This is not my Cinderella

There’s something about Cinderella that makes me smile. At the mention of the name, I think of Gus Gus and rats that somehow became cute; Hillary Duff, Chad Michael Murray, and Stiffler’s Mom; and the men’s basketball team at the University of Dayton who stole my heart (and broke my bracket) during last year’s March Madness tournament. I also think of Brandy and Whitney Houston, and one of the best made-for-TV movies ever made. Cinderella means many things to many people, but for me, Cinderella has always been a place I called home.

Growing up in rural Indiana as a queer biracial woman, media gave me something my neighborhood could not: people who looked like me. When the TV adaptation of Roger and Hammerstein’s Cinderella premiered on my television in 1997, I fell in love with the spectrum of colors. Many different shades lit up my screen and I danced and sang along, doing my best Whitney Houston impression to the tune of “Impossible.” For the entirety of my childhood, there was a recognizable Cinderella story that was not bound by Disney’s historically white standards.

Admittedly, I hoped that the newest live-action adaptation would follow in the footsteps of Annie (released earlier this year), and continue the tradition of the Cinderella I knew and loved. Instead the cast is nearly completely white, and normally, I wouldn’t care because white casts are not something that is new to Hollywood. ET documented their “Top 7 Cinderella Movies,” and only two of them starred women of color: Selena Gomez and Brandy. And even though there have been many gains in the portrayal of women and specifically women of color (thank you, Shonda Rhimes) in media, with this version of Cinderella, I felt the erasure and the stark reminder of just how far we have to go.

This new Cinderella is just the latest representation of the ways in which we systematically deny women of color visibility in the media.  The Women’s Media Center sums it up best with their 2014 report on women in media. In the top films of 2012, 10.8 percent of speaking parts went to Black actors, 5 percent to Asian actors, and 4.2 percent to Hispanic actors. In sum, less than a quarter of speaking parts were given to non-white actors. Though Black, Hispanic, and Asian women held larger percentages (34.6, 33.9, and 34.8 percent respectively) of the speaking parts that went to women than white women (28.8 percent), this does not account for the negative imagery associated with women of color. Hispanic women were more likely to be seen in sexually revealing attire than any other demographic. And as much as I love Bailey (Grey’s Anatomy) and Miss Julian (Bones), they are still quite reminiscent of the “Sassy Black Woman” archetype. Nor do these statistics account for the segregation that happens within films (i.e. “Black films” like Tyler Perry’s Madea).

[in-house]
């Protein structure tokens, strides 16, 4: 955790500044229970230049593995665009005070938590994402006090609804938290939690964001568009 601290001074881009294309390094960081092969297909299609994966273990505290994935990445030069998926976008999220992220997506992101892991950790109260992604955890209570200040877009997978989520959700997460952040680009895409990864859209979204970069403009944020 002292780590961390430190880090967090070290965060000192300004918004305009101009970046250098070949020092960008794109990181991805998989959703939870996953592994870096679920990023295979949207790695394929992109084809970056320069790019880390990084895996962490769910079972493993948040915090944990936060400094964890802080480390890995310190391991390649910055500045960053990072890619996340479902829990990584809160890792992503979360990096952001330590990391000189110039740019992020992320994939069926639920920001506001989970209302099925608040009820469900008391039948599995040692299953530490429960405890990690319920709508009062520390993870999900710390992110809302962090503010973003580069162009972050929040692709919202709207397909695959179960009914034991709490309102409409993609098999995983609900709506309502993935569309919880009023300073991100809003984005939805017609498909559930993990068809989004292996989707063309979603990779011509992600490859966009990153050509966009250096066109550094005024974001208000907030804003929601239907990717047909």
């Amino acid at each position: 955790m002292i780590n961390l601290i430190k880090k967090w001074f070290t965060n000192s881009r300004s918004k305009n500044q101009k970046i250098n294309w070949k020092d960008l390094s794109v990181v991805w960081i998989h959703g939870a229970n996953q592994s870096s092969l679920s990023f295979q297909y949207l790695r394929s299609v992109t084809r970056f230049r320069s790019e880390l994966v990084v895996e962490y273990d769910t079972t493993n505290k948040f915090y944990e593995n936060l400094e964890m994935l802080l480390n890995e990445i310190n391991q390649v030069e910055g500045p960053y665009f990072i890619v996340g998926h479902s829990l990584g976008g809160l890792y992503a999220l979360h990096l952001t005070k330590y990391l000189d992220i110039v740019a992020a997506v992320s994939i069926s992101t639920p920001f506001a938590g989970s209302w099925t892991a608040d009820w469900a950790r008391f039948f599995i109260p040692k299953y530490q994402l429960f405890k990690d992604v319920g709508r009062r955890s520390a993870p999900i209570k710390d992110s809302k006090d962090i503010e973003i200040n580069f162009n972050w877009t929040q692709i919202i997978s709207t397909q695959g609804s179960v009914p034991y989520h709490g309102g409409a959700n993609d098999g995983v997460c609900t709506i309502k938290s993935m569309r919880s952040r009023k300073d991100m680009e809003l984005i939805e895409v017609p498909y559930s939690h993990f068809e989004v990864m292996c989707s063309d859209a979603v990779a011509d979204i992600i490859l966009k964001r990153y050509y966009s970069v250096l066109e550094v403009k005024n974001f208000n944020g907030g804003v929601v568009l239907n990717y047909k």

Disney’s official lineup of princesses includes nine white women, one Black woman, one Asian woman, one Native American woman, and one Middle Eastern/North African woman. The tokenization of various racial minorities does not lend itself to wide and meaningful representation; the race of each non-white princess becomes her defining characteristic.

Unlike other adaptations of Cinderella, the 1997 version was also produced by Disney and aired on the Disney-owned broadcast company ABC, providing a different — and Disney-approved — vision of the Cinderella fairytale. But the creation of a new live-action film reclaimed the fairytale, effectively erasing the deviation from the norm that the 1997 version represented. When the new Cinderella cast list was announced, the woman chosen to play her reflected the official Princess of Cinderella, or the “real” Cinderella. And while I appreciate the performance of Lily James, she is not my Cinderella.

The charm of Cinderella throughout the film was her naiveté. The narrator lauds her idealistic nature by praising Cinderella’s ability to “see the world not for what it was, but what it could be.” The latest version reminds me of the reality of the world in which we live.

I’ll be over here working towards what the world could be.

Header Image Credit: HD Wallpaper


Katie Barnes (they/them/their) is a pop-culture obsessed activist and writer. While at St. Olaf College studying History and (oddly) Russian (among other things), Katie fell in love with politics, and doing the hard work in the hard places. A retired fanfiction writer, Katie now actually enjoys writing with their name attached. Katie actually loves cornfields, and thinks there is nothing better than a summer night's drive through the Indiana countryside. They love basketball and are a huge fan of the UConn women's team. When not fighting the good fight, you can usually find Katie watching sports, writing, or reading a good book.

Katie Barnes is a pop-culture obsessed activist and writer.

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